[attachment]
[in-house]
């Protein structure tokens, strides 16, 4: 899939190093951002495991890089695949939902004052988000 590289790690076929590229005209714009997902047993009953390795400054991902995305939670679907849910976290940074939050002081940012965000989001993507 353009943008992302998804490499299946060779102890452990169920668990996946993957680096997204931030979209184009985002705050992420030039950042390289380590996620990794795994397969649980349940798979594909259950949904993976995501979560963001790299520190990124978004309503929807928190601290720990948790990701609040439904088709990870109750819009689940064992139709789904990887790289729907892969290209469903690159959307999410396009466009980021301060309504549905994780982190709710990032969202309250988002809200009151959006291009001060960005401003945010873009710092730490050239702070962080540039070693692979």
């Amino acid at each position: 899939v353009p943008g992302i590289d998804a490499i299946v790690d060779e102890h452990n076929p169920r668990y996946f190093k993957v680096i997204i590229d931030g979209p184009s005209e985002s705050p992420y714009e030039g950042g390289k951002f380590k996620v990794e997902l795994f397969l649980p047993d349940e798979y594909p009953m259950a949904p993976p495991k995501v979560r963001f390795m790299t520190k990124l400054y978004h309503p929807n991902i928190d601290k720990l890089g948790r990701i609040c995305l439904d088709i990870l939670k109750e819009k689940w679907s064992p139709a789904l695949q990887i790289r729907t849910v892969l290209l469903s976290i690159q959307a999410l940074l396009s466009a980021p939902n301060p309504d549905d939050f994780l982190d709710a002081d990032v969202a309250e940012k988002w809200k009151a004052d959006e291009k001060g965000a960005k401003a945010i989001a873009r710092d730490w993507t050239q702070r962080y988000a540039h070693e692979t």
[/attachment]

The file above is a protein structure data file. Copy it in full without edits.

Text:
[in-house]
């Protein structure tokens, strides 16, 4: 899939190093951002495991890089695949939902004052988000 590289790690076929590229005209714009997902047993009953390795400054991902995305939670679907849910976290940074939050002081940012965000989001993507 353009943008992302998804490499299946060779102890452990169920668990996946993957680096997204931030979209184009985002705050992420030039950042390289380590996620990794795994397969649980349940798979594909259950949904993976995501979560963001790299520190990124978004309503929807928190601290720990948790990701609040439904088709990870109750819009689940064992139709789904990887790289729907892969290209469903690159959307999410396009466009980021301060309504549905994780982190709710990032969202309250988002809200009151959006291009001060960005401003945010873009710092730490050239702070962080540039070693692979």
């Amino acid at each position: 899939v353009p943008g992302i590289d998804a490499i299946v790690d060779e102890h452990n076929p169920r668990y996946f190093k993957v680096i997204i590229d931030g979209p184009s005209e985002s705050p992420y714009e030039g950042g390289k951002f380590k996620v990794e997902l795994f397969l649980p047993d349940e798979y594909p009953m259950a949904p993976p495991k995501v979560r963001f390795m790299t520190k990124l400054y978004h309503p929807n991902i928190d601290k720990l890089g948790r990701i609040c995305l439904d088709i990870l939670k109750e819009k689940w679907s064992p139709a789904l695949q990887i790289r729907t849910v892969l290209l469903s976290i690159q959307a999410l940074l396009s466009a980021p939902n301060p309504d549905d939050f994780l982190d709710a002081d990032v969202a309250e940012k988002w809200k009151a004052d959006e291009k001060g965000a960005k401003a945010i989001a873009r710092d730490w993507t050239q702070r962080y988000a540039h070693e692979t």